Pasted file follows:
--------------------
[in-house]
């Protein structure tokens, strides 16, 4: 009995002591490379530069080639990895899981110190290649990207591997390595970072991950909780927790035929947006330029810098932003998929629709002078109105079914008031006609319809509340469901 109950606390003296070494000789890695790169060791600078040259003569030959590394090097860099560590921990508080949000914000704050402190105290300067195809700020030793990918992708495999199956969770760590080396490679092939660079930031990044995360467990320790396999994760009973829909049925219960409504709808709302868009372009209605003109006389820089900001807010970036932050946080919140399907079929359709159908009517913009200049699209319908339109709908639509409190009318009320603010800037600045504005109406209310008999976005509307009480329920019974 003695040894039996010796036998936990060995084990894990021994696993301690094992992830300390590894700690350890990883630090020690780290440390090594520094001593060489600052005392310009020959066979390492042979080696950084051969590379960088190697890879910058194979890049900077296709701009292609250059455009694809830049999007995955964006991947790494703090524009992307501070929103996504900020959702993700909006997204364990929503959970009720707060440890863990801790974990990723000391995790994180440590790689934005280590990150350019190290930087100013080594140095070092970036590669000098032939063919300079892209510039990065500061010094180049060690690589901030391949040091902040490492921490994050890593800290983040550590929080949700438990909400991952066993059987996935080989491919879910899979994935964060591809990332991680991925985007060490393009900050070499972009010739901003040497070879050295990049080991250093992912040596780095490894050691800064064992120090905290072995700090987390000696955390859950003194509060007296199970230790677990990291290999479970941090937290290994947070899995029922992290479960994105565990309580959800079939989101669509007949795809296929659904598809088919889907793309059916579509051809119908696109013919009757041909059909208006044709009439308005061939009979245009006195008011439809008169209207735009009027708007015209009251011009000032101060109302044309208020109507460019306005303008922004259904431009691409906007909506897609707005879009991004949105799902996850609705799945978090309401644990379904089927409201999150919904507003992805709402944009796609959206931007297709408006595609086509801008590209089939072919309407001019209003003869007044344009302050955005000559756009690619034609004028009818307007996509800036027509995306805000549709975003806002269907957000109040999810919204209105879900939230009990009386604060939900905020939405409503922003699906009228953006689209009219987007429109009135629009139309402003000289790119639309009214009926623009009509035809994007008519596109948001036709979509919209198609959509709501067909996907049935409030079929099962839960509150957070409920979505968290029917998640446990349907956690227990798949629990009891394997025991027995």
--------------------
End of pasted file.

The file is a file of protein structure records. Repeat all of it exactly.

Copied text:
[in-house]
């Protein structure tokens, strides 16, 4: 009995002591490379530069080639990895899981110190290649990207591997390595970072991950909780927790035929947006330029810098932003998929629709002078109105079914008031006609319809509340469901 109950606390003296070494000789890695790169060791600078040259003569030959590394090097860099560590921990508080949000914000704050402190105290300067195809700020030793990918992708495999199956969770760590080396490679092939660079930031990044995360467990320790396999994760009973829909049925219960409504709808709302868009372009209605003109006389820089900001807010970036932050946080919140399907079929359709159908009517913009200049699209319908339109709908639509409190009318009320603010800037600045504005109406209310008999976005509307009480329920019974 003695040894039996010796036998936990060995084990894990021994696993301690094992992830300390590894700690350890990883630090020690780290440390090594520094001593060489600052005392310009020959066979390492042979080696950084051969590379960088190697890879910058194979890049900077296709701009292609250059455009694809830049999007995955964006991947790494703090524009992307501070929103996504900020959702993700909006997204364990929503959970009720707060440890863990801790974990990723000391995790994180440590790689934005280590990150350019190290930087100013080594140095070092970036590669000098032939063919300079892209510039990065500061010094180049060690690589901030391949040091902040490492921490994050890593800290983040550590929080949700438990909400991952066993059987996935080989491919879910899979994935964060591809990332991680991925985007060490393009900050070499972009010739901003040497070879050295990049080991250093992912040596780095490894050691800064064992120090905290072995700090987390000696955390859950003194509060007296199970230790677990990291290999479970941090937290290994947070899995029922992290479960994105565990309580959800079939989101669509007949795809296929659904598809088919889907793309059916579509051809119908696109013919009757041909059909208006044709009439308005061939009979245009006195008011439809008169209207735009009027708007015209009251011009000032101060109302044309208020109507460019306005303008922004259904431009691409906007909506897609707005879009991004949105799902996850609705799945978090309401644990379904089927409201999150919904507003992805709402944009796609959206931007297709408006595609086509801008590209089939072919309407001019209003003869007044344009302050955005000559756009690619034609004028009818307007996509800036027509995306805000549709975003806002269907957000109040999810919204209105879900939230009990009386604060939900905020939405409503922003699906009228953006689209009219987007429109009135629009139309402003000289790119639309009214009926623009009509035809994007008519596109948001036709979509919209198609959509709501067909996907049935409030079929099962839960509150957070409920979505968290029917998640446990349907956690227990798949629990009891394997025991027995």